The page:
Friday, 16 September 2011

National Planning Policy Framework

The government is pushing ahead with plans to loosen planning controls on housebuilding on greenfield sites. Good news for archaeology = more sites? No.
Even under the Major government the proportion of homes built on 'brownfield' sites went up from 55% to 80%. This new proposal with reverse the trend.
Builders will switch from brownfield to greenfield because it is cheaper to build on virgin land (and more profitable). Most excavations are carried out on brownfield sites due to there having been a continuity of settlement at certain locations (near rivers, valley bottoms, estuaries etc.). Most of our cities towns  and villages are ancient locations. They are in a constant state of redevelopment. That is where the work is. The ethos of archaeologists is that if the site is not to be destroyed leave well alone - it's called 'preservation in situ'.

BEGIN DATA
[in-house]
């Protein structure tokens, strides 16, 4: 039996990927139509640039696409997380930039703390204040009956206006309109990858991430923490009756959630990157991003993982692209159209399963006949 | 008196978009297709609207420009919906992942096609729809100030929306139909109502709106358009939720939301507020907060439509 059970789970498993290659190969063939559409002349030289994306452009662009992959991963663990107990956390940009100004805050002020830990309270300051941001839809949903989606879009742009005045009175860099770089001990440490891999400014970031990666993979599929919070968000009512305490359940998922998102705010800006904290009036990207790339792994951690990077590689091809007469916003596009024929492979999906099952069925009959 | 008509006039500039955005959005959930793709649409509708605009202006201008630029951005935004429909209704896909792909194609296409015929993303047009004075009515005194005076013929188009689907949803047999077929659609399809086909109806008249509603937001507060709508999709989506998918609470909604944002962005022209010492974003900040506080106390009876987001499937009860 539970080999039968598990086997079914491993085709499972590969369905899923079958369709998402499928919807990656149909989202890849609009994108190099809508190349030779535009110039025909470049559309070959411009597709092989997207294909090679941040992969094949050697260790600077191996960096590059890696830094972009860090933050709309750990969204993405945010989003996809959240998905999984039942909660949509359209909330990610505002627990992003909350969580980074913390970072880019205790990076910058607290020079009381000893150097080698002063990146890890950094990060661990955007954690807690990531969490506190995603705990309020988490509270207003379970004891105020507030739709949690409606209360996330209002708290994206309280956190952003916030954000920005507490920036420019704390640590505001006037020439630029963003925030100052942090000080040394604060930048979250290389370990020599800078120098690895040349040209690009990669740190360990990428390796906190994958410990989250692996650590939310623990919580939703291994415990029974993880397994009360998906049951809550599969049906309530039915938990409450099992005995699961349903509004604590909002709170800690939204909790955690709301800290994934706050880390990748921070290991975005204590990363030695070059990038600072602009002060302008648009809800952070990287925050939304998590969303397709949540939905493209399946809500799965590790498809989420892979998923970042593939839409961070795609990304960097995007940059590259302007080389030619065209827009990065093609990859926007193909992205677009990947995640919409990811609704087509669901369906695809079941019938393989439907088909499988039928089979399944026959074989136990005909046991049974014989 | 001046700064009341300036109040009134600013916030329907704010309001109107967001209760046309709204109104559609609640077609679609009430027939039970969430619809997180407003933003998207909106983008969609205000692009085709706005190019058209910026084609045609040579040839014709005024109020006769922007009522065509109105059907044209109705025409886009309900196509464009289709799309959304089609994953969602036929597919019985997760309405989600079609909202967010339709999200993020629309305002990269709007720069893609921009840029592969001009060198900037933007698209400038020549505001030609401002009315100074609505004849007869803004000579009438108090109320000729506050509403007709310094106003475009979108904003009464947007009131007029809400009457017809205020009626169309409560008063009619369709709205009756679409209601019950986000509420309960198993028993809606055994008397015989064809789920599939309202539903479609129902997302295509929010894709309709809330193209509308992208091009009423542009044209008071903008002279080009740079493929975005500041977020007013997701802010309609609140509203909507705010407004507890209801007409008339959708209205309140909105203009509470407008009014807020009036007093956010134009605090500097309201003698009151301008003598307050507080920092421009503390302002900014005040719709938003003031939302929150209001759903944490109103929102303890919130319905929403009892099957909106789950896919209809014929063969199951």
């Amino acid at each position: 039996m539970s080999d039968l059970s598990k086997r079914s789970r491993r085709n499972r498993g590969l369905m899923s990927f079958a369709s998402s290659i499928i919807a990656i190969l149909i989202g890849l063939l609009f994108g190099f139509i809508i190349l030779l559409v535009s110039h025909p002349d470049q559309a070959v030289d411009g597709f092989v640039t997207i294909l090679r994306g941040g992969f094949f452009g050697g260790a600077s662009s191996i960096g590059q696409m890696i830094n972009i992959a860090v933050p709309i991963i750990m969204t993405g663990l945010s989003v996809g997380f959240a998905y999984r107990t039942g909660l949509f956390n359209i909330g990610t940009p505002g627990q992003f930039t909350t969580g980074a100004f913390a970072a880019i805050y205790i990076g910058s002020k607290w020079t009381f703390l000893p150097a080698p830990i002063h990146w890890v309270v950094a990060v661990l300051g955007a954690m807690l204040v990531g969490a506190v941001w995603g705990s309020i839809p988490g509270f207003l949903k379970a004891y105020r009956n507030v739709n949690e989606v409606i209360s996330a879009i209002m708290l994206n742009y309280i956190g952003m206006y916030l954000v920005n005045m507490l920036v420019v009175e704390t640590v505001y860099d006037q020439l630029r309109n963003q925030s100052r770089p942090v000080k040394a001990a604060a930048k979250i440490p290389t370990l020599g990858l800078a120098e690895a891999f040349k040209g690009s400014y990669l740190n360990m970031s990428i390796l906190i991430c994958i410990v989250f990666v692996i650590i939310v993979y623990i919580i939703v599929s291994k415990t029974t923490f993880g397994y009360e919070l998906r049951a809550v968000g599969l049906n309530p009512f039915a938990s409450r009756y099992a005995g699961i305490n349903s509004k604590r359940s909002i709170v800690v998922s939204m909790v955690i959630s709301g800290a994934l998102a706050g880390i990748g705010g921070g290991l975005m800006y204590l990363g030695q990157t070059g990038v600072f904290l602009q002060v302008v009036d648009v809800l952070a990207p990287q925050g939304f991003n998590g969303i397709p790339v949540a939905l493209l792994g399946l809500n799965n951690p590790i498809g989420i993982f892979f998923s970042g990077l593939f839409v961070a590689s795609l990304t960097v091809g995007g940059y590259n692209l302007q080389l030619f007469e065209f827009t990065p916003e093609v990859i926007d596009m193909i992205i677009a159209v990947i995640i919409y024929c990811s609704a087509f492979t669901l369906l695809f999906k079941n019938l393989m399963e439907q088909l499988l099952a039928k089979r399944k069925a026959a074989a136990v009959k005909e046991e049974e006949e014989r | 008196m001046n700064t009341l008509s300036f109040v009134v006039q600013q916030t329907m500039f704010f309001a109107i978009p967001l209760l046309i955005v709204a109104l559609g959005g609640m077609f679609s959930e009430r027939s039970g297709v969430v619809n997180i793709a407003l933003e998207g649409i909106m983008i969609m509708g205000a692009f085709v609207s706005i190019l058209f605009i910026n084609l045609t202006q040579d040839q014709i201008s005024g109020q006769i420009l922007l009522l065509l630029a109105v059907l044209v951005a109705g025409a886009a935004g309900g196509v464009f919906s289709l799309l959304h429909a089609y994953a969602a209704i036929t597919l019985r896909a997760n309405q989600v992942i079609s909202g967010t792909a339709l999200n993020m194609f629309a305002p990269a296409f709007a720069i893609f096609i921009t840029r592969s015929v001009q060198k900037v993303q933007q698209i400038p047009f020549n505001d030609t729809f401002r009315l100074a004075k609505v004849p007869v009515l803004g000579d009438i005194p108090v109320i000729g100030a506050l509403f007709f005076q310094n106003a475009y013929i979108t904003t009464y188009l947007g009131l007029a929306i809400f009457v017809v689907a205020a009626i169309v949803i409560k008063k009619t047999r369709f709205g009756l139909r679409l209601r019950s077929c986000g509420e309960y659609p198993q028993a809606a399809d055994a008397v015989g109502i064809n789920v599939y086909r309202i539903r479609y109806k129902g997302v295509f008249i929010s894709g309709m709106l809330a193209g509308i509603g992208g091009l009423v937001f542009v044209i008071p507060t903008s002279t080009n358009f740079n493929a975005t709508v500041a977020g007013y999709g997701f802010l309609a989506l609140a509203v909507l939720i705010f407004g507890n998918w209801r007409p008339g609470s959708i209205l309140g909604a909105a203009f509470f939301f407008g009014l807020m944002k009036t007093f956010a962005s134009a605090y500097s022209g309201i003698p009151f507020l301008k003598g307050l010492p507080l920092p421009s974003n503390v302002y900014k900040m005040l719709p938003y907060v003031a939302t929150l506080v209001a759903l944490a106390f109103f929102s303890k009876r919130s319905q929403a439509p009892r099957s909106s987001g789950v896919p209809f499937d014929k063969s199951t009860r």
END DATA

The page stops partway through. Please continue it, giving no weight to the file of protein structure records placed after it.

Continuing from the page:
This will not mean more work for archaeologists but it will mean more profits for developers and the destruction of more of our countryside as they switch from costly brownfield to cheap greenfield. Thus no actual increase in house numbers.
Also the price of housing remains high, which is what developers and government want. Restricting supply supports hefty margins and profits and as most voters own their homes they want the capital appreciation, whatever the social cost, and will vote accordingly.
Even the National Trust chairman Sir Simon Jenkins called the framework "a c**p document".  

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